After a decade of chopping funds for public colleges, states are deciding their public universities really are worth more - and they're putting their money where their rhetoric has been.
With many states awash in budget surpluses, educators are busy requesting - and receiving - record funding for more teachers, repairs to crumbling buildings, and up-to-date technology.
Funding is "the best it has been in the past decade for state budgets and higher education funding," says John Hammang of the American Association of State Colleges and Universities in Washington. Aided by a gusher of tax revenues, states are now running an average budget surplus of more than 6 percent, he says.
But unlike past transitions from tough periods to good times, the current flow of state funding comes with strings tightly attached.
Instead of simply reporting how money is spent, universities now must report the rate at which students are completing courses at various colleges and getting degrees - and whether they are getting jobs afterward - to name a few benchmarks. Programs with low attendance are at risk of extinction.
The influx of cash and pressure for accountability come at a critical time. With tuitions, room, and board topping $30,000 at some private schools, public-college tuitions of $2,000 to $4,000 are looking like a great bargain to a larger pool of students.
Interest in state alma maters is growing, with enrollment in two- and four-year public colleges projected to grow from about 11 million today to about 12 million in 2003, the US Department of Education reports.
The West leads the way
Nowhere is this growth more evident than in the western United States, where a demographic bulge of immigrants and high school seniors has produced a steady rise in community college enrollment and a pickup in four-year college enrollment.
"The demand for enrollment in our state universities and community colleges is steady and growing," says Jack Lunsford, chairman of the Maricopa Community Colleges in Maricopa County Arizona.
With Phoenix at its heart, Maricopa's community-college enrollment (currently about 40,000 students) is growing 1 to 2 percent a year - even though community-college enrollment usually falls in good economic times, Mr. Lunsford says.
Yet until recently the system suffered for lack of cash to pay additional faculty and had to cut back math, science, and English programs despite recent funding boosts.
Now the state's three universities are asking for a 10 percent increase and its community colleges are looking for a 45 percent jump.
Public-university systems across the country are experiencing similar success receiving record increases in funding despite tough competition for surplus funds and promised tax cuts.
Nationwide, state appropriations for higher education grew to a record $49.4 billion for fiscal 1997-98, according to a recent study by the Center for Higher Education at Illinois State University. That is part of a historic two-year, 11.5 percent jump in state higher-education funding.
Louisiana, for example, has hefty budget surpluses after a period of deep deficits and 12 cuts in 10 years to the higher-education budget. So far, the Pelican State has boosted higher-education budgets by $132 million in two years. This year, the college system is requesting $1 billion more, which would represent a 43 percent increase in the state's higher-ed budget. Professors' salaries will rise, as will funds for technology and building repairs.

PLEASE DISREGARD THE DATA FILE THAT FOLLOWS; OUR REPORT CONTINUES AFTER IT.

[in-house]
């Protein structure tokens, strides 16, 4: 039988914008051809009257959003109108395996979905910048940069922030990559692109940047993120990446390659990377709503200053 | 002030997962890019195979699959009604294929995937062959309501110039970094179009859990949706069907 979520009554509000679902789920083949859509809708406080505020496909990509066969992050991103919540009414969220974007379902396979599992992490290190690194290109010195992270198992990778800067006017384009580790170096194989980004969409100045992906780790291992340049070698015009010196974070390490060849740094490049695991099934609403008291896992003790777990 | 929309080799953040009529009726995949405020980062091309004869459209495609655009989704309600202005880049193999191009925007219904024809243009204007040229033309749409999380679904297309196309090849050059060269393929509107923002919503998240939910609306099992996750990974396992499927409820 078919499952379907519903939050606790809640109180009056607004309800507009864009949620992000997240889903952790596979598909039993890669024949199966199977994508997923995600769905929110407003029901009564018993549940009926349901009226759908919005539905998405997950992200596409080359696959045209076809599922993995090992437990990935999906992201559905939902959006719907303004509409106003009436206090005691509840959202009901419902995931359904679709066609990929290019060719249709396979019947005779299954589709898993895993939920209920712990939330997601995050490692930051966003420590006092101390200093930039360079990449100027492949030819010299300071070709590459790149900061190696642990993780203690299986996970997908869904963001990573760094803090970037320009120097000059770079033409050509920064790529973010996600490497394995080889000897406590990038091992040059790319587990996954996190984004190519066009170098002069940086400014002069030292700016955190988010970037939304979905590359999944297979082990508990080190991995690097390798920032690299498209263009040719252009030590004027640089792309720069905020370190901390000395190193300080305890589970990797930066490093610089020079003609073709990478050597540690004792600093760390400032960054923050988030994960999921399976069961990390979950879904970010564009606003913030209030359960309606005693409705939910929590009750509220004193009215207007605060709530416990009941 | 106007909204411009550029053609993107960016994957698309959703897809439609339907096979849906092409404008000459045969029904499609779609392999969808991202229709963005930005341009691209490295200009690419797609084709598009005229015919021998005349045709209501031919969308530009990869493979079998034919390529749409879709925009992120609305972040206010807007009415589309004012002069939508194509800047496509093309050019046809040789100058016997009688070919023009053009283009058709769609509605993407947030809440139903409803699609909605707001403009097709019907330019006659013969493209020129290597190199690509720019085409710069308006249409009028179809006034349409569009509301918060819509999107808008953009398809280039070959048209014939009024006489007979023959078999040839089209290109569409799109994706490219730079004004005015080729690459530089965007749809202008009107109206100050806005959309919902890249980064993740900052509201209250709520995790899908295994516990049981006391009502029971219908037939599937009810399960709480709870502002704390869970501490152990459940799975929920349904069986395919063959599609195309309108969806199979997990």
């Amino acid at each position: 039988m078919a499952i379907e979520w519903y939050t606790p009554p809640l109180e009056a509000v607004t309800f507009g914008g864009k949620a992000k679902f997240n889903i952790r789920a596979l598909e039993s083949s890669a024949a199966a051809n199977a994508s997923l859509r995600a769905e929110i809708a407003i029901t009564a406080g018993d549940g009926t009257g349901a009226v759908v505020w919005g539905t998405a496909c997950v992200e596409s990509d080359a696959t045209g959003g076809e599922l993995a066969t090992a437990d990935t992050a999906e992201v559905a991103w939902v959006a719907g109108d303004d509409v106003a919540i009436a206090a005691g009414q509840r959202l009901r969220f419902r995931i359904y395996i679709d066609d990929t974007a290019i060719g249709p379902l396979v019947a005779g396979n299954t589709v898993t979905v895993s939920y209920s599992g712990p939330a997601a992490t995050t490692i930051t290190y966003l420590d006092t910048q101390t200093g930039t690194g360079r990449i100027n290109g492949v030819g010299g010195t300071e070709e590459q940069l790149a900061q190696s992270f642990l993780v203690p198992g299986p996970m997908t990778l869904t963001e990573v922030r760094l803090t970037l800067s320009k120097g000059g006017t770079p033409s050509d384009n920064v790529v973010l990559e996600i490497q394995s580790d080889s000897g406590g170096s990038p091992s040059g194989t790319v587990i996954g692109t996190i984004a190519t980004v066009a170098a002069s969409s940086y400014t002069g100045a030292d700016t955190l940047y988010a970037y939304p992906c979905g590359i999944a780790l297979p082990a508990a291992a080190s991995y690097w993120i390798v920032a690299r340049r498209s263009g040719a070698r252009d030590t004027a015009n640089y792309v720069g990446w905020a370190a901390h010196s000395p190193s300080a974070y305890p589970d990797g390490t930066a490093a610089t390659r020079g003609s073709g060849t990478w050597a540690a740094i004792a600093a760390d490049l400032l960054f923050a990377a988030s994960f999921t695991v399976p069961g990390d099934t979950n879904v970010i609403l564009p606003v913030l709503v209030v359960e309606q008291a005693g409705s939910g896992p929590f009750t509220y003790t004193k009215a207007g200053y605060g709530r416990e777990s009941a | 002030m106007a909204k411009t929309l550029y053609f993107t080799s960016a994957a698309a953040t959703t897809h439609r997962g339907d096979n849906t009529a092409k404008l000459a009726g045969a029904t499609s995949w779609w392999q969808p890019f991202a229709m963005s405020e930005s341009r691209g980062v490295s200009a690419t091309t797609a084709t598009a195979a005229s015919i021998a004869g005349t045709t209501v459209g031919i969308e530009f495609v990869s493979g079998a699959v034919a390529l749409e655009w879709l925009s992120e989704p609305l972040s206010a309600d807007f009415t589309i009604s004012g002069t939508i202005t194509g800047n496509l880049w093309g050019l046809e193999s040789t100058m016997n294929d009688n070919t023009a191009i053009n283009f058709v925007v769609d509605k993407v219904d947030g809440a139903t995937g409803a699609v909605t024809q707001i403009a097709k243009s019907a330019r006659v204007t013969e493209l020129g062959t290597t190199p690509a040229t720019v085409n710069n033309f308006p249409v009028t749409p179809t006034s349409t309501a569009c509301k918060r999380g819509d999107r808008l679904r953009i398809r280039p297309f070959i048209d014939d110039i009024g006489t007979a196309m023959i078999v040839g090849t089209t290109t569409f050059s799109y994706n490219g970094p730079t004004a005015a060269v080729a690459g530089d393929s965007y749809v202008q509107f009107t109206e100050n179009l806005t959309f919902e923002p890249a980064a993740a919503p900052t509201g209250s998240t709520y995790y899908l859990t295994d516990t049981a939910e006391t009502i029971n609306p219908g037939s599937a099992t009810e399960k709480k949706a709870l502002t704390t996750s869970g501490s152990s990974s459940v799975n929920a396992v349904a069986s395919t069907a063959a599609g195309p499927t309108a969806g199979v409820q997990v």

"We went through some real bad times," says Lawrence Tremblay, associate commissioner of the Louisiana Board of Regents. "So now, in good times, we are trying to recoup."
California, Florida, Illinois, and others have also seen generous increases in funding for state colleges. Nevada led the nation with a 30.1 percent gain. Only Alaska and Hawaii saw a net reduction for the two-year period.
But in many states accountability is the key without which big higher-ed increases simply will not happen, says Edward Hines, a professor at Illinois State University in Normal, Ill., and author of a recent report on state higher-education appropriations.
The shift toward accountability began about six years ago, when states began to require "report cards" on higher education, he says. Today at least 27 states - including Massachusetts, Colorado, Texas, Florida, California, Wisconsin, and New Jersey - have laws mandating rigorous accounting by public colleges.
Funding hikes are unlikely in these states unless universities pass the acid accountability test. Partly this is because public ire is still hot over rising college tuitions - and politicians are in no mood to plunk down cash without performance guarantees.
In South Carolina, for example, a requested 28 percent boost for higher education may go through mainly because the state will be first in the nation next year to introduce "accountability funding," with a 37-point checklist.
"We have to demonstrate better accountability," says Rayburn Barton, executive director of the South Carolina Commission on Higher Education. "The system we're putting in will do that."
But public colleges and universities may not get everything they want. They have some serious rivals in this election year - tax cuts.
Even in Arizona, which is running a budget surplus of about $500 million, Lunsford doesn't think the requested budget will be an easy pitch. He cites a recently promised tax cut and court order to better fund K-12 education that may swallow the surplus.
By contrast, Steven Uhlfelder, chairman of the Florida Board of Regents, says his state is focused on improving higher education this year. Despite some big increases in recent years, public colleges are asking for and may get an additional $300 million.
"We feel like this session [of the legislature] will offer more focus on higher education," he says. "It's been a long time coming."